Editorial | China gives plastics debate new urgency
The need for the Government to settle on a policy on the use of plastics - under consideration for more than a year - has suddenly become far more urgent.
On January 1, China accelerated its campaign against yang laji, or foreign garbage. It implemented a ban on the importation of 24 categories of solid waste, which Beijing, last July, warned the World Trade Organisation (WTO) it would do. Among the items on the prohibited list are polyethylene terephthalate, or the PET bottles that are so widely used in Jamaica, some other types of plastic bottles, as well as used paper.
There are several reasons this development should exercise policy minds in Jamaica. Not least of these is that China is the world's largest importer of rubbish for recycling purposes. In 2016, it imported 45 million tonnes of the stuff, for which it paid the world more than $18 billion. Plastics comprised over seven million tonnes, or 16 per cent of those imports, a portion of which, though minuscule, came from Jamaica.
So, China's decisions, which will disrupt, according to some estimates, US$5 billion worth of trade, is having global impact, both in terms of business and solid waste management.
In Britain, for instance, lower-grade plastics, which are more difficult and expensive to recycle, are already accumulating at recycling facilities, and local councils are beginning to worry about the oncoming solid waste management problem.
"Plastic is building up, and if you go around the (collection) yards in a couple of months' time, the situation will be even worse," said Simon Ellin, the head of the UK Recycling Association. As part of response to these developments, Michael Gove, the UK environment minister, has stirred debate on the prospects of, among other things, cutting the volume of plastics in circulation in Britain, reducing the number of types of plastics in the market, and developing policies to make recycling easier.
In Jamaica, Beijing's action, at least in the short to medium term, is likely to be negative for the country's still embryonic, but potential growth business in plastics waste collection for exports. Under the circumstances, we are surprised that there has been so little public discussion, either by business or the Government, on this aspect of the matter.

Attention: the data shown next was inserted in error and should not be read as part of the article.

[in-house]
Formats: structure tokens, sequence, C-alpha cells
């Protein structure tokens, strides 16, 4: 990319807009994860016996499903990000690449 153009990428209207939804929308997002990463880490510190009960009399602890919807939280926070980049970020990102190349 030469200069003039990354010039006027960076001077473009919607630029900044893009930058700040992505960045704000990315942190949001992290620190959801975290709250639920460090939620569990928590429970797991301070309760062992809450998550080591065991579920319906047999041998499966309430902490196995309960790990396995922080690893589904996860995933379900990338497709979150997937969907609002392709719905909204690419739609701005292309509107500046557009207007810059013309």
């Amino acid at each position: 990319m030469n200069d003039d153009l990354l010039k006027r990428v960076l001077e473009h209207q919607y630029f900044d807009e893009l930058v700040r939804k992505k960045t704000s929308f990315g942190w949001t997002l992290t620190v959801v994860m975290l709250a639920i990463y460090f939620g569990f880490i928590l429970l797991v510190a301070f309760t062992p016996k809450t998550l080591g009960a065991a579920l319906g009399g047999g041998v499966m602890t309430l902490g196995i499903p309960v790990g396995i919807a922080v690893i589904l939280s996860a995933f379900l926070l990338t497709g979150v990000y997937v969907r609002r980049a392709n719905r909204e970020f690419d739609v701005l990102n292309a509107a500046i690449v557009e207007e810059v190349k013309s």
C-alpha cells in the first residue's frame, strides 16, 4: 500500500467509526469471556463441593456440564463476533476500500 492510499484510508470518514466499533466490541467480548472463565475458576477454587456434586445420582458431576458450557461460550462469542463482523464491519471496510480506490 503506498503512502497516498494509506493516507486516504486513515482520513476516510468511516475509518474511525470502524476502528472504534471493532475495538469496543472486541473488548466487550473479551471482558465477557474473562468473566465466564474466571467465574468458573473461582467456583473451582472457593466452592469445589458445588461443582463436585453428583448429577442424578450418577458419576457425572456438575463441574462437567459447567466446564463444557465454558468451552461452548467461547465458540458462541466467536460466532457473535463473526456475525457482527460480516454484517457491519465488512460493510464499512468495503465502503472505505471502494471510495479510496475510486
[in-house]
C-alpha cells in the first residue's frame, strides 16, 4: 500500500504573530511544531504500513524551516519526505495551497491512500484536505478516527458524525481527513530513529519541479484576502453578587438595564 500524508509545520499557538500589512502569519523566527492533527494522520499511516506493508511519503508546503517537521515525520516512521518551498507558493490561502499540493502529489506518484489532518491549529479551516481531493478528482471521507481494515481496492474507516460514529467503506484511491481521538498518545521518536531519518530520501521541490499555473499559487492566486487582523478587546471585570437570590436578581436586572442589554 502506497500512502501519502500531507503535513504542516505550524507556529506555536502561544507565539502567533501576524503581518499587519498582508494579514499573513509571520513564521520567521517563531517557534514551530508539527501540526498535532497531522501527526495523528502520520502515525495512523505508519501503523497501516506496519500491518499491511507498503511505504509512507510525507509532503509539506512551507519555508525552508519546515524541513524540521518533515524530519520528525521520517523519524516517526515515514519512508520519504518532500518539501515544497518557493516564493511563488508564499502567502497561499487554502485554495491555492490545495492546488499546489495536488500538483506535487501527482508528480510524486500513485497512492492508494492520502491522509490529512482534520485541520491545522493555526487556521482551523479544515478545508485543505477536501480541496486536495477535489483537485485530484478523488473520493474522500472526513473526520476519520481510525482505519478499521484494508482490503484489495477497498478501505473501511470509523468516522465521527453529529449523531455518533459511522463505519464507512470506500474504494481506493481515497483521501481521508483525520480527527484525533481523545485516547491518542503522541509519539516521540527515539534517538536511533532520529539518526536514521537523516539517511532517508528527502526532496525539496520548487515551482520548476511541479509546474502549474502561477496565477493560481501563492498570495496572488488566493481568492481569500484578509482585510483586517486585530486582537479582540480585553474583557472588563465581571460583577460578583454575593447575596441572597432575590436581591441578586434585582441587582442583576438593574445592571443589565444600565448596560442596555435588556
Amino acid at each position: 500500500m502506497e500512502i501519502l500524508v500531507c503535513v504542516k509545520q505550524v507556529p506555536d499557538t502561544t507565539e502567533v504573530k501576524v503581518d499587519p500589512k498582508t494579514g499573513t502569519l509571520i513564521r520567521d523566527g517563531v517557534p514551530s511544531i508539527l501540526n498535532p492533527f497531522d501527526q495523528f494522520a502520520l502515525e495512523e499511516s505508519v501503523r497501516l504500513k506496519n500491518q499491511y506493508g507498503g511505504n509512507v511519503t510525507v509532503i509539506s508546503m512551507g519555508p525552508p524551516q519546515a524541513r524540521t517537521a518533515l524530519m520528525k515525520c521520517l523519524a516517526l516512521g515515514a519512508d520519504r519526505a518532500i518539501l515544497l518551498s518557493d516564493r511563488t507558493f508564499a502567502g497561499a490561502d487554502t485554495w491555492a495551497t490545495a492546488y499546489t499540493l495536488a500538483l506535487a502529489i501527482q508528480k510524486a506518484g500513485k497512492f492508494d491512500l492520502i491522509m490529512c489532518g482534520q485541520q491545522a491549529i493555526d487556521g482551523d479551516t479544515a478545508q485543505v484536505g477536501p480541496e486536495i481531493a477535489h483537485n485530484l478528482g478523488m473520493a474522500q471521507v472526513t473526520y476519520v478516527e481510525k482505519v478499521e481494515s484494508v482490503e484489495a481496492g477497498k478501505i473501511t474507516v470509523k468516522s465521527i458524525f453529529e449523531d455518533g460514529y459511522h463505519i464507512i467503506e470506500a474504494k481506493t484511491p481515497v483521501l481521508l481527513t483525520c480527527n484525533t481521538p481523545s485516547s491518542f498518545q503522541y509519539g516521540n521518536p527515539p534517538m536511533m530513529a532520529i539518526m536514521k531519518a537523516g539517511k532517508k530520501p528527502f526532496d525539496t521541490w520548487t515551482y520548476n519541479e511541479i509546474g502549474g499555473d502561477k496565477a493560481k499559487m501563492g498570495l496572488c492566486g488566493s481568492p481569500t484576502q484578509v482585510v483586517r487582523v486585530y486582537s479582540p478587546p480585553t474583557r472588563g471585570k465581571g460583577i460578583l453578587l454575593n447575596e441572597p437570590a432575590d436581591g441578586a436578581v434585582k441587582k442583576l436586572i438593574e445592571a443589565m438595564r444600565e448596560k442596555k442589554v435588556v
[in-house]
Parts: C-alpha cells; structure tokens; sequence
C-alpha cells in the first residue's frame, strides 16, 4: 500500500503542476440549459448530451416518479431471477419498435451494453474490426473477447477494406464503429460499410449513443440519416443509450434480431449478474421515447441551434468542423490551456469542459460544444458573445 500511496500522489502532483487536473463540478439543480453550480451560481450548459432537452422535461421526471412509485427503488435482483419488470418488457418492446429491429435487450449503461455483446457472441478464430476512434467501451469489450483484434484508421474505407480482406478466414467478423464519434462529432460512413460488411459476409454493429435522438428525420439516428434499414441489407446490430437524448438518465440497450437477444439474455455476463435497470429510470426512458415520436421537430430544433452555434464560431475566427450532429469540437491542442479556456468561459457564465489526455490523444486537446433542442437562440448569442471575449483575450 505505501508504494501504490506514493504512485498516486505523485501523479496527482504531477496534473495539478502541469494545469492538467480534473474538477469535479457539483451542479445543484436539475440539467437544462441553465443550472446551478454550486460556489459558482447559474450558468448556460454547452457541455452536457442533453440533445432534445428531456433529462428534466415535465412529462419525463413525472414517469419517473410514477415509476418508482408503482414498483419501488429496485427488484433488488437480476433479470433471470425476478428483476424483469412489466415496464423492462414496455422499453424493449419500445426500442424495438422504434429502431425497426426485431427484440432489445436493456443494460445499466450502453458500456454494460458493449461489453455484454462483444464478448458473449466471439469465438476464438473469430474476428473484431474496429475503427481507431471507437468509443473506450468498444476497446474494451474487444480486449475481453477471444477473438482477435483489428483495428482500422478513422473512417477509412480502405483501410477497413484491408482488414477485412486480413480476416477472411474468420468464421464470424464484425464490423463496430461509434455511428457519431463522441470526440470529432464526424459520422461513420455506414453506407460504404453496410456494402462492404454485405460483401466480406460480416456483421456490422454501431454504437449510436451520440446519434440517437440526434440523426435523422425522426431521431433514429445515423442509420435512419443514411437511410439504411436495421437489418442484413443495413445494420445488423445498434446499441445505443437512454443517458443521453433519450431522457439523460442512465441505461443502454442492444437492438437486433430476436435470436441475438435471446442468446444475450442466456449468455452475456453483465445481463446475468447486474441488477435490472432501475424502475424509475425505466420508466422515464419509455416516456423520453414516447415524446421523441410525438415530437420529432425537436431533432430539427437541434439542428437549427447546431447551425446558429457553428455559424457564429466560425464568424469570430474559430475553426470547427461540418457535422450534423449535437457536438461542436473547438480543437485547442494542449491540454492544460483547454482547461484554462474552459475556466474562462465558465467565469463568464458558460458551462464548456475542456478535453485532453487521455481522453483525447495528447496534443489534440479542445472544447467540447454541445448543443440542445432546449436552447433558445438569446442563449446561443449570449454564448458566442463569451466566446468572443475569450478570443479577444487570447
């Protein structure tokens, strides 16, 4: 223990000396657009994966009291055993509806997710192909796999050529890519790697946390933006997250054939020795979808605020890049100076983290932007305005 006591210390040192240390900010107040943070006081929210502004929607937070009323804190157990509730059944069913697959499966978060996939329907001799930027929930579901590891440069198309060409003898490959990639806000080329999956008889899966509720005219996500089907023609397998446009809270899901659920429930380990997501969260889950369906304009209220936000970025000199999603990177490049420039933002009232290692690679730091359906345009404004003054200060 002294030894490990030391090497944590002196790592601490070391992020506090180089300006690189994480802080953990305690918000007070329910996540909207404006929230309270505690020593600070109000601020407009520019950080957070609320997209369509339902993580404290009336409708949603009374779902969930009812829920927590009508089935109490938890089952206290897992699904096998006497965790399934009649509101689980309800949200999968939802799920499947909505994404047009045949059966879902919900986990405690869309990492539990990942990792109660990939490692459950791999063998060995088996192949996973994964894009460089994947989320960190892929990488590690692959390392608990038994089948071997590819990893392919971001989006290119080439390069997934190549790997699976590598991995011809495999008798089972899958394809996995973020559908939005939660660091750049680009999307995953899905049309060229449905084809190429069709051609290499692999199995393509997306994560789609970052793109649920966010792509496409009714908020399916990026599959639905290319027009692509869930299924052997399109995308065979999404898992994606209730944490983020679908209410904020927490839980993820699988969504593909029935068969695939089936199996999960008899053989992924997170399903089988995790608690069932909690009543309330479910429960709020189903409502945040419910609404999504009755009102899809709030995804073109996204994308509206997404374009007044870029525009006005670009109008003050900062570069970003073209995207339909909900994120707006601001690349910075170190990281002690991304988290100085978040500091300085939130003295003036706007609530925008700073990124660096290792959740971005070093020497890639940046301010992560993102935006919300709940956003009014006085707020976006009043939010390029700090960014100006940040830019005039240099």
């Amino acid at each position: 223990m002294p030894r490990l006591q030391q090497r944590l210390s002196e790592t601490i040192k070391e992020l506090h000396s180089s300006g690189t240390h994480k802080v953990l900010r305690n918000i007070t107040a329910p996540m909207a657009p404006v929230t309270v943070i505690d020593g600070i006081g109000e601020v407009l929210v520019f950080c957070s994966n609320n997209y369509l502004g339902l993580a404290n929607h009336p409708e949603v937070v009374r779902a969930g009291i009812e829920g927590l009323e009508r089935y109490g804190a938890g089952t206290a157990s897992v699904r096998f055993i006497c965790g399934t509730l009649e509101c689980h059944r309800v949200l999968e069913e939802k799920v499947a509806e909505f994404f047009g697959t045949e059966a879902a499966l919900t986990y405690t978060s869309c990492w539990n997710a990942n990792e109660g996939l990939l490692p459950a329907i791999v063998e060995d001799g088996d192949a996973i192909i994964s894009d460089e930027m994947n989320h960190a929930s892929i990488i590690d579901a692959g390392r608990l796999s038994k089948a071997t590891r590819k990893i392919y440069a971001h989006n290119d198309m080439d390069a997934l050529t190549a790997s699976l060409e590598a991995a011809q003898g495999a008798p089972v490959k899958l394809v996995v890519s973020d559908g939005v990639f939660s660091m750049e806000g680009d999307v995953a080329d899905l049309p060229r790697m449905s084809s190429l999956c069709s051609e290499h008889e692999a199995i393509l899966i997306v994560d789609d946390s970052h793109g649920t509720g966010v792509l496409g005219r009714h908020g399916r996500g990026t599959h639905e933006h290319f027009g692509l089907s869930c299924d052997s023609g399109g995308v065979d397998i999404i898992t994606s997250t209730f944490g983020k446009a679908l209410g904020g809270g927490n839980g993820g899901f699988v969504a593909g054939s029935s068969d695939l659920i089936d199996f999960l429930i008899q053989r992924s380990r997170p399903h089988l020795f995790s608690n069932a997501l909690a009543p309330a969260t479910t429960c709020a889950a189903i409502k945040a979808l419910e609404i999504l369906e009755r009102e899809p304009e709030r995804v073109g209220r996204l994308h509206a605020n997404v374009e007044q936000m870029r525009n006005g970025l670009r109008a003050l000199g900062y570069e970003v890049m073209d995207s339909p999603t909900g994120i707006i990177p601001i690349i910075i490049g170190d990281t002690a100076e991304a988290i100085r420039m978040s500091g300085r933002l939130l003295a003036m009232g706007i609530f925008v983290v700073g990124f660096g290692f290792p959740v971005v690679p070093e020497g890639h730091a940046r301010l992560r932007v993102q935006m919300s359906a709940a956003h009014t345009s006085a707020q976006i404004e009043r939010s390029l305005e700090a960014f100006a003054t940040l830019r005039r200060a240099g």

Even more surprising is that it appears to have neither accelerated debate nor induced specific action on how to manage plastic waste in the country. Fourteen months ago, the Senate approved Matthew Samuda's private motion calling for a ban on plastic bags of below 50 gallons in capacity, as well as styrofoam packaging, unless they are biodegradable.
HAVOC ON ENVIRONMENT
Mr Samuda's motion, as is the case in other countries that have either banned or restricted the use of plastic packaging materials (PPMs), was primarily a response to the problem they pose in solid waste management and the havoc they cause to the environment. According to the think tank, Caribbean Policy Research Institute (CAPRI), Jamaica imports enough plastic bags annually that each resident of the island could have 500. Roughly, that would be 1.4 billion bags. Most of these, after they are used, find their way to landfills, and too often, on the side of roads, as well as river streams and gullies and, ultimately, into the sea. Plastic bags, though, are not the only culprits. There are, too, the ubiquitous PET bottle and styrofoam containers that are collected in their tens of thousands during beach cleanup events and blamed for the blocking of drains and as the cause of several recent floods in Kingston and other towns.
Having been passed, Mr Samuda's motion was the subject of a government-appointed task force to suggest specific policy proposals. Its conclusions have not been announced, although its chairman made known his personal preference for an outright ban on certain types of PPM, against CAPRI's suggestion for taxes on these materials.
The China development, clearly, has made the resolution of this matter far more urgent. Or, perhaps, others have offered alternatives, and see in Beijing's actions opportunities. However, staying in plastic limbo, or maybe, purgatory, is not an option.